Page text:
School of Community Resources and Development
Arizona State University
Phoenix, AZ 95004, USA
Robert Preston-Whyte (1939 - 2015) was a founding Editorial Board Member for Tourism Geographies and an active member of the Commission on the Geography of Tourism, Leisure and Global Change of the International Geographical Union (IGU). He was instrumental in organizing the IGU meeting in Durban in 2002, after which Rob led several of us on a great field trip of KwaZulu-Natal. He was an early contributor to Tourism Geographies (1999 and 2002) and will be well remembered by those who knew him for his enthusiasm for life.
Below is an more complete obituary of Rob's academic career, which is reposted here with permission of his colleagues at the University of KwaZulu-Natal, South Africa.
OBITUARY: PROFESSOR ROB PRESTON-WHYTE
It is with deep sadness that we inform the University and the broader geography community of the death, after a short illness, of Emeritus Professor of the previous School of Environmental Sciences, Professor Robert Preston-Whyte. Born in the Midlands of KwaZulu-Natal, it is fitting that Rob lived out his life, after his retirement from the University of KwaZuluNatal, on his small holding in Nottingham Road. Here he and his wife, Merle Holden were able to explore their many interests and find peace and happiness.
Rob was a true product of the former University of Natal, completing all his formal studies on the Pietermaritzburg campus and spending most of his working life in the Geography and Environmental Science Department on the Howard College campus, except for a brief stint at the CSIR in Pretoria.
Rob was a true scholar and intellectual. He was widely read, being equally comfortable discussing English literature as he was meteorological theory. His greatest scientific contribution was to our understanding of the local circulations of KwaZulu-Natal. He gathered his data the hard way – many days and nights spent tracking pilot balloons with a theodolite – but was ultimately able to establish the characteristics and mechanisms of the land and sea breezes and topographically-induced winds in KZN. This knowledge has contributed to our understanding of local pollution transport, occurrence of coastal rainfall, the initiation and passage of thunderstorms across KZN, amongst other meteorological patterns.
Geographers of the time will remember his vision, prescience and astute academic management when, as Professor, and Head of Department in the 1970’s and eighties, he successfully shifted the ethos of his department. It moved from one of dry, antiquated academia to that of a teaching and research institution that not only created the intellectual challenges of theory and debate, but engaged in strong teaching and research into elements of Physical and Human Geography that had immediate impact on the daily life of communities.
During the eighties and nineties he became convinced that the discipline of geography, through its inclusiveness and its strong natural and social science foundations, should become a scientific and academic leader in the wave of environmental of concern sweeping the world. He soon recognised that accurate maps and global scale environmental monitoring would be essential to successful environmental management, and brought in the skills necessary for developing a strong teaching and research programme in burgeoning Geographic Information Systems and Remote Sensing industry.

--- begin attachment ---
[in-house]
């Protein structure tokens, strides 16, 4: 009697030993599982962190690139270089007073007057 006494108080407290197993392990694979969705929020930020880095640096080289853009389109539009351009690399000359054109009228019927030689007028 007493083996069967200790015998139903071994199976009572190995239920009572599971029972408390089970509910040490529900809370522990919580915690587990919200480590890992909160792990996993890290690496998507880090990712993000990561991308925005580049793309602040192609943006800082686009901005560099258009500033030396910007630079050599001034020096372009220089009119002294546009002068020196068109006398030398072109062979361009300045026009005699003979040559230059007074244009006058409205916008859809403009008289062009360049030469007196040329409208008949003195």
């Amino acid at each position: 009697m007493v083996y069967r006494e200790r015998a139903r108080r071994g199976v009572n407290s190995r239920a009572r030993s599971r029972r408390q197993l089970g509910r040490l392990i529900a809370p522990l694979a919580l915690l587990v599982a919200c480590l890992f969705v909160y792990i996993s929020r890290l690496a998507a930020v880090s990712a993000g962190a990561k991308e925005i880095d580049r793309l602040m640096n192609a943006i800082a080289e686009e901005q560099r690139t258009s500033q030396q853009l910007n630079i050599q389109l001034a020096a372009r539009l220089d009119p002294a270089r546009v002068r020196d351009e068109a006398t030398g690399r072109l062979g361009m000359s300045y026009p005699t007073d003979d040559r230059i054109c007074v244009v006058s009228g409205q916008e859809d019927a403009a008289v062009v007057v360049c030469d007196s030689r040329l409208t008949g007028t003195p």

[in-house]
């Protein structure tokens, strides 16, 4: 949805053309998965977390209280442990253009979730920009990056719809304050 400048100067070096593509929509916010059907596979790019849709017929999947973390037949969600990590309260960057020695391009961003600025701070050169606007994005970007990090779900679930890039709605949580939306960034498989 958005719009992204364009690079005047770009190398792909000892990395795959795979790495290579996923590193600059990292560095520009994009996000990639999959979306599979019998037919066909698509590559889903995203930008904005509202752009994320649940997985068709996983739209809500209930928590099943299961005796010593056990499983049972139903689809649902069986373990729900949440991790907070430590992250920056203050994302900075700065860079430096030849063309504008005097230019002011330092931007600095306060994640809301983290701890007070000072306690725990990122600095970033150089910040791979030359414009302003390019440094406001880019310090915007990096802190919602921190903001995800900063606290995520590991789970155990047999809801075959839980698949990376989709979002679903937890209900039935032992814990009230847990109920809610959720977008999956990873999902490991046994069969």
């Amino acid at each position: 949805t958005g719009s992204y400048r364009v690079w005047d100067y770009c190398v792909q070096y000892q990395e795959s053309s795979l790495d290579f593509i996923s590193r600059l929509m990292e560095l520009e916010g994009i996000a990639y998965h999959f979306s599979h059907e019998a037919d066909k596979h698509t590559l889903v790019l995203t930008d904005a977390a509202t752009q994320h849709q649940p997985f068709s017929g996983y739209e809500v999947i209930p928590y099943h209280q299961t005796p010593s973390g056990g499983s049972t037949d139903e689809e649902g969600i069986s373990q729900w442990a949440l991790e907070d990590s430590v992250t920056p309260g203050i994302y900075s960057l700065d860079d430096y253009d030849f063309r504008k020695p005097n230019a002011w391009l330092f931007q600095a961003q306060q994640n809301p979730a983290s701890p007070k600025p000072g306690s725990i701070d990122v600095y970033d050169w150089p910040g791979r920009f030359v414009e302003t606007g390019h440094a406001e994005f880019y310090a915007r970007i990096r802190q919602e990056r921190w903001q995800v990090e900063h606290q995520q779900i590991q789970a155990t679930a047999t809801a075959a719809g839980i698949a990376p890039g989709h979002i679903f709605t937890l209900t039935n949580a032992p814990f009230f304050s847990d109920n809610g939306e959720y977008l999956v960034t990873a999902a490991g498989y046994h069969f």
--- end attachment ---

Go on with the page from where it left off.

These monumental shifts in approach increased the stature and reputation of Geography in a spectacular way, and built student demand for the subject hugely, especially at the post-graduate level. The department was now producing not only academics, but also young professionals who would find their place in career positions in commerce and industry in South Africa and beyond.
In the latter years of his academic career, Rob shifted his interests to tourism geography, writing creatively about liminal spaces on the Durban coastline. This reflected his exceptional ability to work on internationally recognised research both within the physical and social sciences. As such, he was a true geographer. However, it was his early work in climatology that made its mark and that led to a landmark text book that was prescribed reading for climatology students across South Africa.
In the broader University community Rob will be remembered for his 10 years spent as Dean of Social Sciences. During his period of office he brought the faculty to a position of leadership within the university – at one point its publication to staff ratio was the best in the whole institution, this notwithstanding his constant battles with higher administration for a fairer division of resources and his intense dislike of the political machinations at that stage current in University politics in general.
It is typical of the man that after his retirement in 2004 he was able to re-invent himself. He returned to his roots in the Natal Midlands. His almost endless, inspirational energy was expended not on academic battles any longer, but in developing his small holding in an environmentally consistent manner. His horses, golf, and clay pigeon shooting intertwined with creative writing and before his death he had already published four novels.
Rob was in his element on geography field trips, when he was able to enthusiastically impart his wide general knowledge about the fauna and flora, stratigraphy, local climate and local community, to students. Generations of students will recall trying to keep up with him as he strode up mountains at a pace that few could match. Always young and fit for his age, his untimely and sudden death from melanoma cancer is a shock to all of us. Rob was a visionary, an exceptional leader, an inspiring intellectual and a true friend. What a privilege it was to know, work with and be taught by such a passionate, inspirational and committed individual.
Professor Roseanne Diab, Executive Officer, Acadmy of Science of South Africa and Emeritus Professor, University of KwaZulu-Natal, South Africa
Professor Gerry Garland, Past-Chairman, Department of Geography and Urban Planning, University of United Arab Emirates, Al Ain, Abu Dhabi, UAE
Dr. Catherine Sutherland, Lecturer, School of Built Environment and Development Studies, University of KwaZulu-Natal, South Africa